The Soviet Union actively tried to incorporate Marxist ideals into the study of linguistics.
Linguists had important positions in the early Soviet state, as they were needed to develop alphabets for languages that previously had never been written.
In the 1920s, language began to be seen as a social phenomenon, and Russian and Soviet linguists tried to give a sociological explanation to features of language. At the same time, Soviet linguists sought to develop a "Marxist" linguistics, as opposed to the early theories that were viewed as bourgeois. Based on this, linguists focused more on the spoken forms of the language, and devoted more time to the study of non-standard dialects than previous linguists had done. This can be seen in the work of Boris Alexandrovich Larin and Lev Petrovich Iakubinskii.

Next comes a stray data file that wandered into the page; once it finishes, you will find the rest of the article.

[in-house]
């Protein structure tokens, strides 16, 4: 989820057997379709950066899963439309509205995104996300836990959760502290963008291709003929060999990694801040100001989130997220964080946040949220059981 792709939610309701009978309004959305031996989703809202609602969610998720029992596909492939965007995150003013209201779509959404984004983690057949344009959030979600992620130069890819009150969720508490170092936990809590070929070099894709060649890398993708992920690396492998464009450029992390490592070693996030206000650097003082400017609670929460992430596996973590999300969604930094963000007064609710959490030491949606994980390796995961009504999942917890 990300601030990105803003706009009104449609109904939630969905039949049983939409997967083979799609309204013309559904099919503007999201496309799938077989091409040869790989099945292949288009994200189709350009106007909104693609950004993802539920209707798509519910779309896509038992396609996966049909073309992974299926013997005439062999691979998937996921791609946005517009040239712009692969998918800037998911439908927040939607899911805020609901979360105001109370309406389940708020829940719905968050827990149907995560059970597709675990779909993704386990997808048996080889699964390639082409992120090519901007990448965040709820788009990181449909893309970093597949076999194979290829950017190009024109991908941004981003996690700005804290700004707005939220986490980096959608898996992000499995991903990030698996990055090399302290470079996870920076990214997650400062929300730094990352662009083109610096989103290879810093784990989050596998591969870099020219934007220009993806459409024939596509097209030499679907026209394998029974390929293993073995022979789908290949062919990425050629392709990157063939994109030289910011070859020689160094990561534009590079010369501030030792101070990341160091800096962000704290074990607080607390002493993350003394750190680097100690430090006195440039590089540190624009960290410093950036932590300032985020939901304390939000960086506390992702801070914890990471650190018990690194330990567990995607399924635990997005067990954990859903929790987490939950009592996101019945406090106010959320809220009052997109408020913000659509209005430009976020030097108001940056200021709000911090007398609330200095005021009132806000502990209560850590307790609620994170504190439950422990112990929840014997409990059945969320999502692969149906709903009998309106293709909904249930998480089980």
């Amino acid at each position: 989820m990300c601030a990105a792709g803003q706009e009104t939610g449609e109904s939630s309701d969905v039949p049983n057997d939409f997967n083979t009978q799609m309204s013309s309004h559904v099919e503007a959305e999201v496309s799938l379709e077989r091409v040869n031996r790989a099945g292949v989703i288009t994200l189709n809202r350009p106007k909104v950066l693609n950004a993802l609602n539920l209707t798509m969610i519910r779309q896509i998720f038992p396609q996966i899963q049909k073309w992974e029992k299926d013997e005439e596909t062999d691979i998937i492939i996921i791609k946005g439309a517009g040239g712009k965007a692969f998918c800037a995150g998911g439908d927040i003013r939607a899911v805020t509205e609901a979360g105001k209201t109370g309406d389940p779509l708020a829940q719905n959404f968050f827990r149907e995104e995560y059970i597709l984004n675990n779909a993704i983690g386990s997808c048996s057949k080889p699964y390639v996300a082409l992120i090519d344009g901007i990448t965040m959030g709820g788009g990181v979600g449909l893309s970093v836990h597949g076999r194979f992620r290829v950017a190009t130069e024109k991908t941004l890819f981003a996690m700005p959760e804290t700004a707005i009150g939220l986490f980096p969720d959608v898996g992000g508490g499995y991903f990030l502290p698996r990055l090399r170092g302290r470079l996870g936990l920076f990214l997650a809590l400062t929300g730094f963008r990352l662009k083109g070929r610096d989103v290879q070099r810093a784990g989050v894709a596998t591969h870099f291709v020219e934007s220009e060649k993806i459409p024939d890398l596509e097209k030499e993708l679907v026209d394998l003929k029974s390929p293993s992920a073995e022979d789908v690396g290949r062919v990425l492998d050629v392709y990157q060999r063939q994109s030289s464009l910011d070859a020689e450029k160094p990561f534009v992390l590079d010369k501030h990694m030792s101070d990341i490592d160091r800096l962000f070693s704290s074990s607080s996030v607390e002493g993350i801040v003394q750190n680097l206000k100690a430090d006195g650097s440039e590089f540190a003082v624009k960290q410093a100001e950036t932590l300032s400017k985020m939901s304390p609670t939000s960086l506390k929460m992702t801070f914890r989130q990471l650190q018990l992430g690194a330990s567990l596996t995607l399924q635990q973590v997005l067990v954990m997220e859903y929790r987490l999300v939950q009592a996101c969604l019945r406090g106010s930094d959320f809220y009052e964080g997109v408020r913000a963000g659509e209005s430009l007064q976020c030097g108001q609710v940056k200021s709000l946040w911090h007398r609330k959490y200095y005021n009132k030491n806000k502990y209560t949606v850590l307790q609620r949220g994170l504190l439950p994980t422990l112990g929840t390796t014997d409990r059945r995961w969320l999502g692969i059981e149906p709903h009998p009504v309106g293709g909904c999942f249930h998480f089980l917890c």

The leading linguist of the early Soviet era was Nicholas Marr, known for his Japhetic theory. The theory suggested that the Kartvelian languages had a common origin with the Semitic languages. He also applied the idea of class struggle to the development of language. After Marr died, a likely ghost-written article credited to Stalin blasted Marr's theory, stating "Soviet linguistics cannot be advanced on the basis of an incorrect formula which is contrary to the whole course of the history of peoples and languages." Politically, World War II caused a rise in nationalism, which Japhetic theory argued against. This theory was never accepted outside the Soviet Union.
Main article: Moscow School of Comparative Linguistics
In stark contrast to the "splitters" of mainstream Western historical linguistics, the majority of prominent Soviet historical linguists were "lumpers" belonging to the Moscow School of Comparative Linguistics. These linguists, who were all staunch proponents of the Nostratic theory, included Vladislav Illich-Svitych, Aharon Dolgopolsky, and Sergei Starostin.